Monday, January 28, 2013

Papilio Pro + RetroCade LCD display

I've been working my way through Mike Field's free ebook "Introducing the Spartan 3E FPGA and VHDL" mentioned on Gadget Factory's wiki page for the LogicStart MegaWing after a flurry of purchases of boards for learning about FPGA's. I've been using Xilinx's ISE Design Suite 14.4 (part of their Vivado Design Suite) to synthesise and implement the design and Gadget Factory's Papilio Loader to load the resulting .bit file into the Spartan 6 FPGA.

In my newbie ignorance I ordered the LogicStart as well as the RetroCade peripheral boards and although Mike's ebook is very good, I've now got to the stage where I want to branch out a bit to see if I have learned enough of FPGA basics to be reasonably independent.

The RetroCade has a 2x16 LCD display on it so I thought I'd like to write a program to use it to display some text. Initially I found VHDL examples which drive the display directly but it occurred to me that the display was never meant to be the only thing controlled by the FPGA. Dedicating a Spartan6 FPGA just to drive the display seemed wasteful in the extreme. So I looked a bit further and found Xilinx's s3e-starterkit mentioned here (clicking the download link pops up a required but free registration form).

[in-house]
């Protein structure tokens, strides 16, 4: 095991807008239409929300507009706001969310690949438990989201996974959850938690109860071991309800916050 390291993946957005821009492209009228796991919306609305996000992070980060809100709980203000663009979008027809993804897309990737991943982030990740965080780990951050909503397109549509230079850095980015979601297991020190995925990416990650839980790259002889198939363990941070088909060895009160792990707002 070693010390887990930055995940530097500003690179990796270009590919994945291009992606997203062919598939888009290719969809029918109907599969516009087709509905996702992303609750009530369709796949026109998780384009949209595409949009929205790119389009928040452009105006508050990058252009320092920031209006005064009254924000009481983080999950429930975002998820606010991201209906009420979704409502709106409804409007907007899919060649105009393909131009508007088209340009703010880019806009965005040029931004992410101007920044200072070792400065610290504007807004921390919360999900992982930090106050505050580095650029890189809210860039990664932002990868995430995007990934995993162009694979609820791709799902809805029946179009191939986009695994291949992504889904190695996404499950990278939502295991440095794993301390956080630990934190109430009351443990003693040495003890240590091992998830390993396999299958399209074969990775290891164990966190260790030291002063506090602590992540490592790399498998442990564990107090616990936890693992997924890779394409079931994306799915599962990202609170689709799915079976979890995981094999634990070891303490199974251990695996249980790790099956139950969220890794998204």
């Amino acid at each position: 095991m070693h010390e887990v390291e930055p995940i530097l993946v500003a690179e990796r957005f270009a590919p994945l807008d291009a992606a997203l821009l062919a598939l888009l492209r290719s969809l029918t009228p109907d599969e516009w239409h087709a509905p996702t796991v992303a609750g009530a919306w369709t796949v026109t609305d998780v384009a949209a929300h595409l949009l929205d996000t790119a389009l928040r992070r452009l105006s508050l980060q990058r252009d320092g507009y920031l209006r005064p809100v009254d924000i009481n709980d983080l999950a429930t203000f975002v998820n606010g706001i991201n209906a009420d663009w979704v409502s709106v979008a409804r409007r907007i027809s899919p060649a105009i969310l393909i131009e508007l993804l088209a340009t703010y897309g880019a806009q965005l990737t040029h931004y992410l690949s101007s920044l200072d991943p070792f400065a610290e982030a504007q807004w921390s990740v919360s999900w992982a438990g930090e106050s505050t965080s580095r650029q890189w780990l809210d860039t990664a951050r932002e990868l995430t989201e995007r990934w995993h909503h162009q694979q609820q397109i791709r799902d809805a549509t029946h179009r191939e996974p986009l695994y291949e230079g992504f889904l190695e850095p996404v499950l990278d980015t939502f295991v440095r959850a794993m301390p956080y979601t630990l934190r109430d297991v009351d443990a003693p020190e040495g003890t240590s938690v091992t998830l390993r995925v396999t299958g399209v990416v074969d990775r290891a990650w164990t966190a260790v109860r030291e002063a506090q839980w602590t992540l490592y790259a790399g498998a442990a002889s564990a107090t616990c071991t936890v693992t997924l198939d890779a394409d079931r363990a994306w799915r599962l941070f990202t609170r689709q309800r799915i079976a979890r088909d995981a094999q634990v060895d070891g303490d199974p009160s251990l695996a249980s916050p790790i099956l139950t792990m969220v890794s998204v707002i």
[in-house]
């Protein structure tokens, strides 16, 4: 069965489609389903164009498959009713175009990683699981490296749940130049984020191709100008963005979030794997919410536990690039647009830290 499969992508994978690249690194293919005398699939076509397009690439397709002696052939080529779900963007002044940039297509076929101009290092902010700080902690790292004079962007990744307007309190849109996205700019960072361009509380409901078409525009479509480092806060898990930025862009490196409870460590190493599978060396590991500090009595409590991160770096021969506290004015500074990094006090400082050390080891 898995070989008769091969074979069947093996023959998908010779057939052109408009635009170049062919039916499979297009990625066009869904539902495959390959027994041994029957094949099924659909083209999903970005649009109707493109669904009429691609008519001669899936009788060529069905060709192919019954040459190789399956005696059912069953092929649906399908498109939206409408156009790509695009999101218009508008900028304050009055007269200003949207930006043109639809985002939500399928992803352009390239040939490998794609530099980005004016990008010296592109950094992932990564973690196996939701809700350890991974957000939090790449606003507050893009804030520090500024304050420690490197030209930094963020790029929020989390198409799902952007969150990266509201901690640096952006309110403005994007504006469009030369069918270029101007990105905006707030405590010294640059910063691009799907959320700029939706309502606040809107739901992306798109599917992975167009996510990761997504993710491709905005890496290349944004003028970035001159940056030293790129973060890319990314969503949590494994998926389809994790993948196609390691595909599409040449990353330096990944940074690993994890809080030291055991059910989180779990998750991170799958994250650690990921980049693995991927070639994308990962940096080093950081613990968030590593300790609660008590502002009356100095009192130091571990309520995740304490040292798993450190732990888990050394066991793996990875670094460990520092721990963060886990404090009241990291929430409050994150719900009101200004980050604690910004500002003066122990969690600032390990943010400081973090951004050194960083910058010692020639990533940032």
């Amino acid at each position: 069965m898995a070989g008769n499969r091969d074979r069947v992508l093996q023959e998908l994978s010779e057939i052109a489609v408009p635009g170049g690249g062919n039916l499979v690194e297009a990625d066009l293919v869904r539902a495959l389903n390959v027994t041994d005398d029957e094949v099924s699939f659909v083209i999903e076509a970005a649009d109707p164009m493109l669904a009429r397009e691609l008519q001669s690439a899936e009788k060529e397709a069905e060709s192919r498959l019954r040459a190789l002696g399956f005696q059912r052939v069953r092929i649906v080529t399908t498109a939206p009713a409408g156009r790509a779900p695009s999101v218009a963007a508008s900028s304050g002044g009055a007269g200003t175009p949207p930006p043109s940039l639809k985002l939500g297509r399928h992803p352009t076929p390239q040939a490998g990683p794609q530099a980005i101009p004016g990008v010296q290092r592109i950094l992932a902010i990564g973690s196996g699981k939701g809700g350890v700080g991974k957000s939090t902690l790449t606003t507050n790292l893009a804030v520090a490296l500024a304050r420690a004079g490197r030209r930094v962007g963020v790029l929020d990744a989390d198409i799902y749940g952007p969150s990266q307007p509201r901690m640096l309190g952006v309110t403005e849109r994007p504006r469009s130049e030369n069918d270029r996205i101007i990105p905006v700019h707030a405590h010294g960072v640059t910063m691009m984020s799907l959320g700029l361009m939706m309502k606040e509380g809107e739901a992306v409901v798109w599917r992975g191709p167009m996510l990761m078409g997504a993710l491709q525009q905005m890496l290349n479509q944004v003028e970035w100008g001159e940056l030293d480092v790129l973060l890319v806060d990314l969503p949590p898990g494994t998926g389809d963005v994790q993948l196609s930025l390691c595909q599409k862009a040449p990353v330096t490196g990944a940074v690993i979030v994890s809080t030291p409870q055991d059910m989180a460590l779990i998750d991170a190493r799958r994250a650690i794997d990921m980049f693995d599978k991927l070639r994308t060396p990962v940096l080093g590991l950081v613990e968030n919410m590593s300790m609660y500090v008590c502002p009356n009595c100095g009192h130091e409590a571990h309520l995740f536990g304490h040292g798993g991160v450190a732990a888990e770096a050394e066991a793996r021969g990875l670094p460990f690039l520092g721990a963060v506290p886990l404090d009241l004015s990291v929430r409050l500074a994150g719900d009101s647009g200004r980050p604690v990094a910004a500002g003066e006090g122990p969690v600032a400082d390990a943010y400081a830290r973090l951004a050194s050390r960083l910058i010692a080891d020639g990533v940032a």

The idea was to re-write the code for the s3 to use the s6 used in the Papilio Pro and to change the constraints file to use the pins and display on the RetroCade rather than those on the s3 starter kit board.

The starterkit code for the s3 adds a PicoBlaze 8-bit micro-controller to the design which uses less than 5% of the available circuitry. An updated version of the PicoBlaze for the s6 uses even less circuitry.

It's a fairly convoluted path to write such an FPGA application. As well as the usual VHDL file to define the actual application at top-level (pprolcd.vhd), there is also a standard processor VHDL file (kcpsm6.vhd) supplied by Xilink which defines the micro-controller in the FPGA circuitry. Then the micro has to be programmed like any standard micro, so there is an assembler (kcpsm6.exe) to translate a standard assembly program (control.psm) into a VHDL file (control.vhd) to define a block of ROM which contains the program instructions. Finally, there is a constraints.ucf file which holds the FPGA pin definitions which correspond to the RetroCade display pins.

Files are available here.

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